Saturday, November 06, 2004

Nader demands manual recount in NH

November 5, 2004

Via fax: 603-271-6316

To The Secretary of State of New Hampshire:

The Nader-Camejo campaign requests a hand recount of the ballots in the presidential election in New Hampshire. Numerous voting rights
activists have requested that we seek a recount of this vote.

We have received reports of irregularities in the vote reported on the AccuVote Diebold Machines in comparison to exit polls and trends in voting in New Hampshire. These irregularities favor President George W. Bush by 5% to 15% over what was expected. Problems in these electronic voting machines and optical scanners are being reported in machines in a variety of states.

We are requesting that the state undertake this recount or a statistically significant sample audit of these vote counts.

We would like to make sure every vote counts and is counted accurately.

Sincerely,

Ralph Nader

Paperless Electronic Voting

A bedrock of democracy is making sure that every vote counts. The counting of votes needs to be transparent so people can trust that their vote is counted as they cast it. Paperless electronic voting on touch screen machines does not provide confidence to ensure votes are counted the way voters intend. The software on which votes are counted is protected as a corporate trade secret and the software is so complex that if malicious code was embedded no analysis could discover it. Further, because there is no voter verified paper record, it is not possible to audit the electronic vote for accuracy, nor is it possible to conduct an independent recount. This Primary Day six million voters will be voting on paperless electronic voting machines. This is a grotesquely designed, over-complicated expensive system fraught with the potential for mistakes and undetected fraud.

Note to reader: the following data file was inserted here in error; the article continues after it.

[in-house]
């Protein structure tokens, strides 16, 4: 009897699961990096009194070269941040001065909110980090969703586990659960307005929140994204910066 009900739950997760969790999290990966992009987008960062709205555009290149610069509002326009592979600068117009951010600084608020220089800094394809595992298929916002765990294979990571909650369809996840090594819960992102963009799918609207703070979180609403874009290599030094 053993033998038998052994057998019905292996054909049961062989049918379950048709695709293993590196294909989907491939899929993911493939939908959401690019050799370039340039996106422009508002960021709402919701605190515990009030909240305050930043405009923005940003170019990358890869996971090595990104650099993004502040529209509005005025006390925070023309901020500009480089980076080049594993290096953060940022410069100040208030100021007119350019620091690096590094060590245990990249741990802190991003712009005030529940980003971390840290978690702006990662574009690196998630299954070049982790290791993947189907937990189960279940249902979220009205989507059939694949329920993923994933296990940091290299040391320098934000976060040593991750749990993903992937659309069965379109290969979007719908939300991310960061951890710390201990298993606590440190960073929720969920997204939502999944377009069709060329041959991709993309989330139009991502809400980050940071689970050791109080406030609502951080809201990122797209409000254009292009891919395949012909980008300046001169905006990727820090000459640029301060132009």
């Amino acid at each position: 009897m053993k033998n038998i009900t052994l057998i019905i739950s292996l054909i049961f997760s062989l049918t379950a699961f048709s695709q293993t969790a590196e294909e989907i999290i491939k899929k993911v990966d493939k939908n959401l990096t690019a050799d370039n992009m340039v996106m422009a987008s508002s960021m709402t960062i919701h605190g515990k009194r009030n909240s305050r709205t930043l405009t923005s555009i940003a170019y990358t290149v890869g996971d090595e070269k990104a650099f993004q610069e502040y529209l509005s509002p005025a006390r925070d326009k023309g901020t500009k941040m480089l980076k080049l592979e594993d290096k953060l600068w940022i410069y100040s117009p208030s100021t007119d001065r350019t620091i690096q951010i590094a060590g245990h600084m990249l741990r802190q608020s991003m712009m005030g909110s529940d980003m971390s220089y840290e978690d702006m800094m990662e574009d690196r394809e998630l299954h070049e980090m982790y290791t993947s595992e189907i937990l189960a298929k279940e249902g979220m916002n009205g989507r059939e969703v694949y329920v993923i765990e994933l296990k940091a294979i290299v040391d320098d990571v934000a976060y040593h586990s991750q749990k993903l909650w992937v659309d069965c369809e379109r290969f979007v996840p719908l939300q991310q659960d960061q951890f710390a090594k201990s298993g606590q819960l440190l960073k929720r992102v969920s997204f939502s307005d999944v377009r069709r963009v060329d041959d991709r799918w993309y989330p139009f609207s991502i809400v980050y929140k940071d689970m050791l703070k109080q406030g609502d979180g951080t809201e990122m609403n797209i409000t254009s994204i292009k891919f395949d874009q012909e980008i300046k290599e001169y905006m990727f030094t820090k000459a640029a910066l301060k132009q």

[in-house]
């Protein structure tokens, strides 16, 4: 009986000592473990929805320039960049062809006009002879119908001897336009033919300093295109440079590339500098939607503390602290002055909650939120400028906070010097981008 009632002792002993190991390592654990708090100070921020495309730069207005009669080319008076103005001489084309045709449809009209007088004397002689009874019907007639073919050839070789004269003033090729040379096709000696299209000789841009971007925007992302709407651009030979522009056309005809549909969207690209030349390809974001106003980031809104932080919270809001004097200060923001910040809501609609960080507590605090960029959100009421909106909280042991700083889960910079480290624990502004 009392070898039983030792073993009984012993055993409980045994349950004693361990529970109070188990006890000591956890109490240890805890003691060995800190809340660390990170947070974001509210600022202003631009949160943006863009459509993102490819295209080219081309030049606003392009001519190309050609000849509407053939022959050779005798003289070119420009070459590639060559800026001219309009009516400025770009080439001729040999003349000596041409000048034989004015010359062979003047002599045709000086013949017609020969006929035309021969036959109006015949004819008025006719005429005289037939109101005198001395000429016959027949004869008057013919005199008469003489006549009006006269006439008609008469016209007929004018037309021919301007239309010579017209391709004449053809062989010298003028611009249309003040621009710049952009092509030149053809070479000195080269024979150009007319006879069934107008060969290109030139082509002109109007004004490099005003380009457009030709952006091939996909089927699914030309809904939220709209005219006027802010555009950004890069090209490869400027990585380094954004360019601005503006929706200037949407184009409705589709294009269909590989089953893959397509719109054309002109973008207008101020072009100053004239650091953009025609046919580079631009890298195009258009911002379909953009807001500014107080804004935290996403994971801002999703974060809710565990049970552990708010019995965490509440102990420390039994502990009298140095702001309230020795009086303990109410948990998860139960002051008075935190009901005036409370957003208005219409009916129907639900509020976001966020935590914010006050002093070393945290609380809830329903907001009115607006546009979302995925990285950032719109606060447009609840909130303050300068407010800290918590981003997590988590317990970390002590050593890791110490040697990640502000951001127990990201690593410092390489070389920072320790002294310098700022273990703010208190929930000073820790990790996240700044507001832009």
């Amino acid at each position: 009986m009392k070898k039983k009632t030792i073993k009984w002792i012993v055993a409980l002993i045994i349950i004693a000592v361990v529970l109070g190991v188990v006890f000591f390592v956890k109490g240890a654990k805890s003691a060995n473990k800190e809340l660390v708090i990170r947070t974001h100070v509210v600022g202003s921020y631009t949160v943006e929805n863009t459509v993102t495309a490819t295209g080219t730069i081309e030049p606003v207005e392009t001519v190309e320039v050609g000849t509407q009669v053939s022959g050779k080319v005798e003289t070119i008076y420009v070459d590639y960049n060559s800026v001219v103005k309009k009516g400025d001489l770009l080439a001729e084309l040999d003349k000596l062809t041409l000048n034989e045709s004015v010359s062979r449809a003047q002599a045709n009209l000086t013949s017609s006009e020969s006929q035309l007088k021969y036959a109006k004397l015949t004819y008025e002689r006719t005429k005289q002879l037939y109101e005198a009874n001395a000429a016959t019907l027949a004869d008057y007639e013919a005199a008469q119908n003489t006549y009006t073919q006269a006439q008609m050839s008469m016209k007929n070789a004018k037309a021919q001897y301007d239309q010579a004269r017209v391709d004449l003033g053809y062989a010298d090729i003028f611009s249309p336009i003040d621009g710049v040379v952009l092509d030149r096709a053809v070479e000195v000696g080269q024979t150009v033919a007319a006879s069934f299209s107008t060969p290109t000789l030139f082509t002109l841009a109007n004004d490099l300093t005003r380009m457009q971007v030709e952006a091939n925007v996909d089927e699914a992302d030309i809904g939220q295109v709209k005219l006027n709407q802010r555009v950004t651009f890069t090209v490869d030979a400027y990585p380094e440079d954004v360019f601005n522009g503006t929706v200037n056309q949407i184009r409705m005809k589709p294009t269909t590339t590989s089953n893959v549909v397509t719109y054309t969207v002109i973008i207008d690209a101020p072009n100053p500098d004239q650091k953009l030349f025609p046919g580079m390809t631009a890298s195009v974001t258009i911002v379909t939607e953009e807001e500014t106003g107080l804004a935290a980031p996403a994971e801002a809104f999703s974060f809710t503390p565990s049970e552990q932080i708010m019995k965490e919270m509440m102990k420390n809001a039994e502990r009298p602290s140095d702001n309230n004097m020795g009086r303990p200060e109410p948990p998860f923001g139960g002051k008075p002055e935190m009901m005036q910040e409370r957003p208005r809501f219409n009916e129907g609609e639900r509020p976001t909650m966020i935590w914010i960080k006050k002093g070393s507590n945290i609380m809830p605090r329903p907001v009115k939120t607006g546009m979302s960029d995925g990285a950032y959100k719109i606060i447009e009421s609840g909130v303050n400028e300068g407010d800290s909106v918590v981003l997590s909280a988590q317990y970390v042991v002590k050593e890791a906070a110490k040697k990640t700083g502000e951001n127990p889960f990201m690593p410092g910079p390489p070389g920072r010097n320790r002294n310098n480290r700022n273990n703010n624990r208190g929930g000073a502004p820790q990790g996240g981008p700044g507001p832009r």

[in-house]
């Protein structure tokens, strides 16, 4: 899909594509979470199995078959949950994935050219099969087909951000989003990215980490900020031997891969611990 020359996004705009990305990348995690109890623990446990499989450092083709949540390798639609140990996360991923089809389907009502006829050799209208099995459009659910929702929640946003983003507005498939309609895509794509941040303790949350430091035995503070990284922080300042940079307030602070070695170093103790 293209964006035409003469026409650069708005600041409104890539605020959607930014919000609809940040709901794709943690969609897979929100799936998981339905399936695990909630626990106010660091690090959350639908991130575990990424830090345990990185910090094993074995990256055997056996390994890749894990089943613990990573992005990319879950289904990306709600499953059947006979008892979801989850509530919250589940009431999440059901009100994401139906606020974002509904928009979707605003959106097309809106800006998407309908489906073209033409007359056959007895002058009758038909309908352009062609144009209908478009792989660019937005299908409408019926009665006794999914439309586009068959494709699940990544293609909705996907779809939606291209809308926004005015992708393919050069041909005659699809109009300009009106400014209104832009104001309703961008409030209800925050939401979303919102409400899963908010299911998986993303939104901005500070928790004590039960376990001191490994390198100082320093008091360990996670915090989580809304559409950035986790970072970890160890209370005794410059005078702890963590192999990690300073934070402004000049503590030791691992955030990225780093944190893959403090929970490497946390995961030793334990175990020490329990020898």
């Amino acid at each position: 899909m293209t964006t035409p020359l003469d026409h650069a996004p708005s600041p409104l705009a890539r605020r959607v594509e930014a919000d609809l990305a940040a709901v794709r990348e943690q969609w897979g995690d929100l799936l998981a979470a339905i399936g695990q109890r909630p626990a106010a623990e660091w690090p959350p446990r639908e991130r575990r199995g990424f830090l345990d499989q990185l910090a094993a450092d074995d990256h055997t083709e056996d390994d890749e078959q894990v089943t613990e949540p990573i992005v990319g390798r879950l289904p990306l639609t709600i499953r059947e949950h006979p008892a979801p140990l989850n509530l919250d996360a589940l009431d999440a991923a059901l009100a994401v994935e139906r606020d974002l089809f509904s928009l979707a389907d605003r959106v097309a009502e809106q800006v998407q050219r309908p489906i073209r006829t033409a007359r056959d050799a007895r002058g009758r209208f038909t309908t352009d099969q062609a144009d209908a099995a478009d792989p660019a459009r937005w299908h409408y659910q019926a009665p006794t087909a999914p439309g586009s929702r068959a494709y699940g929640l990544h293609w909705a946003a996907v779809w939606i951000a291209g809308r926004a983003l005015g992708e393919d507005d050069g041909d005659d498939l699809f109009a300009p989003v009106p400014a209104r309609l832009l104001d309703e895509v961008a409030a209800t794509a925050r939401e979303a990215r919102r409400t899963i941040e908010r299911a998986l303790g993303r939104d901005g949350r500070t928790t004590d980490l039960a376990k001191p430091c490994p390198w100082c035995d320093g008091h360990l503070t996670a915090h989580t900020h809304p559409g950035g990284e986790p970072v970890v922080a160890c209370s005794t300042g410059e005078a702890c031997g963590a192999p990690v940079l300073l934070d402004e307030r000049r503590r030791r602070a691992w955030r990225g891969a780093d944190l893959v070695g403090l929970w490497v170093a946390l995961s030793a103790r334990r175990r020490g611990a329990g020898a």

On July 23, 2003 the Johns Hopkins Information Security Institute reviewed the electronic voting system in Maryland and found that it had security “far below even the most minimal security standards . . . .” Johns Hopkins computer security experts concluded: “If we do not change the process of designing our voting systems, we will have no confidence that our election results will reflect the will of the electorate.”

Computers are inherently subject to programming error, equipment malfunction, and malicious tampering. If we are to ensure fair and honest elections, and retain voter confidence in our democratic process, we need to ensure that there are no such questions. Therefore, it is crucial that any computerized voting system provide a voter-verifiable paper audit trail and that random audits of electronic votes be conducted on Election Day. Paperless electronic voting machines make it impossible to safeguard the integrity of our vote thereby threatening the very foundation of our democracy.

The seller of the machines, the Diebold Corporation, is a supplier of money to one of the major party candidates, George W. Bush. The CEO and top officers of Diebold are major contributors to the Bush campaign. This does not pass the smell test. Voters should report immediately any suspected malfunctions and deficiencies at voting precincts around the country to their Board of Elections. And voters should urge their legislators to require a voter verified paper ballot trail for random audits and independent recounts.

--

0 Comments:

Post a Comment

Links to this post:

Create a Link

<< Home